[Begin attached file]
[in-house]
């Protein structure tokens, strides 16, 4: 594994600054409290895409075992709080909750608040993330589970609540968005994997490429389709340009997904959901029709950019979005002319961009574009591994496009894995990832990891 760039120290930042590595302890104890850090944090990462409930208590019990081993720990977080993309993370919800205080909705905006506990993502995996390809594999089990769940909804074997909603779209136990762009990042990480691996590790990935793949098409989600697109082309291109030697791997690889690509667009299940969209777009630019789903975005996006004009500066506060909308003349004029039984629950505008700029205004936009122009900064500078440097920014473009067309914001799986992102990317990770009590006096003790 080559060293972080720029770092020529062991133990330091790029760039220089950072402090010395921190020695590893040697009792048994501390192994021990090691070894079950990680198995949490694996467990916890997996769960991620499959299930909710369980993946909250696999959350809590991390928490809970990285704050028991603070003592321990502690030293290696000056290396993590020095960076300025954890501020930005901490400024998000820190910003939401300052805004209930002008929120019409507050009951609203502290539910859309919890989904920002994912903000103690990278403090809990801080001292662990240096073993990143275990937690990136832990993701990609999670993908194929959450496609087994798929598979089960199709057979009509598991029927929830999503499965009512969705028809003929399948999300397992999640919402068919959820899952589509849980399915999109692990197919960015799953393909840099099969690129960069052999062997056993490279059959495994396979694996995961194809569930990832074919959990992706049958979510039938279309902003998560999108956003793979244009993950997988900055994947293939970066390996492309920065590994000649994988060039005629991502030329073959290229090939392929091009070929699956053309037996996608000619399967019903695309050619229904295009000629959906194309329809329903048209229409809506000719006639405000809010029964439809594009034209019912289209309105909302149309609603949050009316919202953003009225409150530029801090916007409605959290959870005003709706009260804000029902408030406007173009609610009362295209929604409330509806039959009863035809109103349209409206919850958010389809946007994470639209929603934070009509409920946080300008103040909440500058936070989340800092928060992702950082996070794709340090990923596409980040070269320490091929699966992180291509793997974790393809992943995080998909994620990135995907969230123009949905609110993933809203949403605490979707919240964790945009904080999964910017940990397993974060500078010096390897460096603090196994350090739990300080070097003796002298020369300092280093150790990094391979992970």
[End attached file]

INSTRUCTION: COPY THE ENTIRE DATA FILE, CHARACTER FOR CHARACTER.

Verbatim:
[in-house]
């Protein structure tokens, strides 16, 4: 594994600054409290895409075992709080909750608040993330589970609540968005994997490429389709340009997904959901029709950019979005002319961009574009591994496009894995990832990891 760039120290930042590595302890104890850090944090990462409930208590019990081993720990977080993309993370919800205080909705905006506990993502995996390809594999089990769940909804074997909603779209136990762009990042990480691996590790990935793949098409989600697109082309291109030697791997690889690509667009299940969209777009630019789903975005996006004009500066506060909308003349004029039984629950505008700029205004936009122009900064500078440097920014473009067309914001799986992102990317990770009590006096003790 080559060293972080720029770092020529062991133990330091790029760039220089950072402090010395921190020695590893040697009792048994501390192994021990090691070894079950990680198995949490694996467990916890997996769960991620499959299930909710369980993946909250696999959350809590991390928490809970990285704050028991603070003592321990502690030293290696000056290396993590020095960076300025954890501020930005901490400024998000820190910003939401300052805004209930002008929120019409507050009951609203502290539910859309919890989904920002994912903000103690990278403090809990801080001292662990240096073993990143275990937690990136832990993701990609999670993908194929959450496609087994798929598979089960199709057979009509598991029927929830999503499965009512969705028809003929399948999300397992999640919402068919959820899952589509849980399915999109692990197919960015799953393909840099099969690129960069052999062997056993490279059959495994396979694996995961194809569930990832074919959990992706049958979510039938279309902003998560999108956003793979244009993950997988900055994947293939970066390996492309920065590994000649994988060039005629991502030329073959290229090939392929091009070929699956053309037996996608000619399967019903695309050619229904295009000629959906194309329809329903048209229409809506000719006639405000809010029964439809594009034209019912289209309105909302149309609603949050009316919202953003009225409150530029801090916007409605959290959870005003709706009260804000029902408030406007173009609610009362295209929604409330509806039959009863035809109103349209409206919850958010389809946007994470639209929603934070009509409920946080300008103040909440500058936070989340800092928060992702950082996070794709340090990923596409980040070269320490091929699966992180291509793997974790393809992943995080998909994620990135995907969230123009949905609110993933809203949403605490979707919240964790945009904080999964910017940990397993974060500078010096390897460096603090196994350090739990300080070097003796002298020369300092280093150790990094391979992970």